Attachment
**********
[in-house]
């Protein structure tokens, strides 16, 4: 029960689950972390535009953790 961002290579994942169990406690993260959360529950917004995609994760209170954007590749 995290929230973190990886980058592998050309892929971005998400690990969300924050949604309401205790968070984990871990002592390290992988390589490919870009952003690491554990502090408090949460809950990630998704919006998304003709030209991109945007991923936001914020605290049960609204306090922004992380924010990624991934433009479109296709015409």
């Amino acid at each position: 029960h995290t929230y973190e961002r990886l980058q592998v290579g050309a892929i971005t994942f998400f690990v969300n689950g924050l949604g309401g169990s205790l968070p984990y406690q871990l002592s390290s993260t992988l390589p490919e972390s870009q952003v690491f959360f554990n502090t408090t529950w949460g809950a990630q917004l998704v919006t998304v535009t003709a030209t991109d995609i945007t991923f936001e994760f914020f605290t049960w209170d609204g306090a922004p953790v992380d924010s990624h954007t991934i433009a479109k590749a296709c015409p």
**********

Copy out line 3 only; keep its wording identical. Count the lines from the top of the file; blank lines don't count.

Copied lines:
């Amino acid at each position: 029960h995290t929230y973190e961002r990886l980058q592998v290579g050309a892929i971005t994942f998400f690990v969300n689950g924050l949604g309401g169990s205790l968070p984990y406690q871990l002592s390290s993260t992988l390589p490919e972390s870009q952003v690491f959360f554990n502090t408090t529950w949460g809950a990630q917004l998704v919006t998304v535009t003709a030209t991109d995609i945007t991923f936001e994760f914020f605290t049960w209170d609204g306090a922004p953790v992380d924010s990624h954007t991934i433009a479109k590749a296709c015409p």